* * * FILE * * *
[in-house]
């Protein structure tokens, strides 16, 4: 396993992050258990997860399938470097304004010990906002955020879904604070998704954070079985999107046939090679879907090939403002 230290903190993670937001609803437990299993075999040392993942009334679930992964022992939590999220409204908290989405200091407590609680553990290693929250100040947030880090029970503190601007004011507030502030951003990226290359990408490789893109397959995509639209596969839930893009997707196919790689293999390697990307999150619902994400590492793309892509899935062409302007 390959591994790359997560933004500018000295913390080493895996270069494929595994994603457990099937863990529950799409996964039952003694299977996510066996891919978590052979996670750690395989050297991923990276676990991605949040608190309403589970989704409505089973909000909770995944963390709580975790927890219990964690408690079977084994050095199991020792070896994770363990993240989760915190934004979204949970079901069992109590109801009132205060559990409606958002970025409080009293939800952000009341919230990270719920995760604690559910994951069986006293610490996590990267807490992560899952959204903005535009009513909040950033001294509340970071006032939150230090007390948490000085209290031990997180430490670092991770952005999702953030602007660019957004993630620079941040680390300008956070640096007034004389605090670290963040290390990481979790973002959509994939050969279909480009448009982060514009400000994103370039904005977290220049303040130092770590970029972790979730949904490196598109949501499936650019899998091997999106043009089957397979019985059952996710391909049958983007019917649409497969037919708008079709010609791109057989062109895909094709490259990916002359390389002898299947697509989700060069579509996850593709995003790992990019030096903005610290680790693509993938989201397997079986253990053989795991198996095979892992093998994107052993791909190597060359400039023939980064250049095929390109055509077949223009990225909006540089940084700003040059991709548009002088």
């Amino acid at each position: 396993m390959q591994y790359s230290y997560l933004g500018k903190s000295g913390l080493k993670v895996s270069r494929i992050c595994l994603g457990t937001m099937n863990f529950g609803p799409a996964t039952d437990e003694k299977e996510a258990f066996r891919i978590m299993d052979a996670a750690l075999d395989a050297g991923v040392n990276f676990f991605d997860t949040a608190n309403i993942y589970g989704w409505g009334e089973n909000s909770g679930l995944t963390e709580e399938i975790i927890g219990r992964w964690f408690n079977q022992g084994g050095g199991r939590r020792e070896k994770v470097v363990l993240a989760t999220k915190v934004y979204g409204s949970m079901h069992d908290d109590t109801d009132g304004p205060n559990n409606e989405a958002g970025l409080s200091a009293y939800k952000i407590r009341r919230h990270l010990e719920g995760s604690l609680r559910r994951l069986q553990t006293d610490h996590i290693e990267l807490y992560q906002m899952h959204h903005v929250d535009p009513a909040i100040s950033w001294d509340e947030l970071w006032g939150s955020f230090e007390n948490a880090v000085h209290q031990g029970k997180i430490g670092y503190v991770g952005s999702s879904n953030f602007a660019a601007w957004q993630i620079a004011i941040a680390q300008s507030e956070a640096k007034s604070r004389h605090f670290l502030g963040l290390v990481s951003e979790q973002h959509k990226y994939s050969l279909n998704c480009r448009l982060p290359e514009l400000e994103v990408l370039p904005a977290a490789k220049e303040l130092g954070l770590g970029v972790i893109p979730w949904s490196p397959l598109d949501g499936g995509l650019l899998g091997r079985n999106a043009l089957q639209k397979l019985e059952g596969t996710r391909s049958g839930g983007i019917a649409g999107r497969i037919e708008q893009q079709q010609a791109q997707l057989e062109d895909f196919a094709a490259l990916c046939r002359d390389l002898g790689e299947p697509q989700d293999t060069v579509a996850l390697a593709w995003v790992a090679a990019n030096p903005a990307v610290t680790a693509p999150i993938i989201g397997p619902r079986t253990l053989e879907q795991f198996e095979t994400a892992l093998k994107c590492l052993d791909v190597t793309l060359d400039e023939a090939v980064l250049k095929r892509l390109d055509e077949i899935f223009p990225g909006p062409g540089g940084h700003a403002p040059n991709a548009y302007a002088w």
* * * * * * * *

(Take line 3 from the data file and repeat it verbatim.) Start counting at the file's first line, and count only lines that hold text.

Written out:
């Amino acid at each position: 396993m390959q591994y790359s230290y997560l933004g500018k903190s000295g913390l080493k993670v895996s270069r494929i992050c595994l994603g457990t937001m099937n863990f529950g609803p799409a996964t039952d437990e003694k299977e996510a258990f066996r891919i978590m299993d052979a996670a750690l075999d395989a050297g991923v040392n990276f676990f991605d997860t949040a608190n309403i993942y589970g989704w409505g009334e089973n909000s909770g679930l995944t963390e709580e399938i975790i927890g219990r992964w964690f408690n079977q022992g084994g050095g199991r939590r020792e070896k994770v470097v363990l993240a989760t999220k915190v934004y979204g409204s949970m079901h069992d908290d109590t109801d009132g304004p205060n559990n409606e989405a958002g970025l409080s200091a009293y939800k952000i407590r009341r919230h990270l010990e719920g995760s604690l609680r559910r994951l069986q553990t006293d610490h996590i290693e990267l807490y992560q906002m899952h959204h903005v929250d535009p009513a909040i100040s950033w001294d509340e947030l970071w006032g939150s955020f230090e007390n948490a880090v000085h209290q031990g029970k997180i430490g670092y503190v991770g952005s999702s879904n953030f602007a660019a601007w957004q993630i620079a004011i941040a680390q300008s507030e956070a640096k007034s604070r004389h605090f670290l502030g963040l290390v990481s951003e979790q973002h959509k990226y994939s050969l279909n998704c480009r448009l982060p290359e514009l400000e994103v990408l370039p904005a977290a490789k220049e303040l130092g954070l770590g970029v972790i893109p979730w949904s490196p397959l598109d949501g499936g995509l650019l899998g091997r079985n999106a043009l089957q639209k397979l019985e059952g596969t996710r391909s049958g839930g983007i019917a649409g999107r497969i037919e708008q893009q079709q010609a791109q997707l057989e062109d895909f196919a094709a490259l990916c046939r002359d390389l002898g790689e299947p697509q989700d293999t060069v579509a996850l390697a593709w995003v790992a090679a990019n030096p903005a990307v610290t680790a693509p999150i993938i989201g397997p619902r079986t253990l053989e879907q795991f198996e095979t994400a892992l093998k994107c590492l052993d791909v190597t793309l060359d400039e023939a090939v980064l250049k095929r892509l390109d055509e077949i899935f223009p990225g909006p062409g540089g940084h700003a403002p040059n991709a548009y302007a002088w």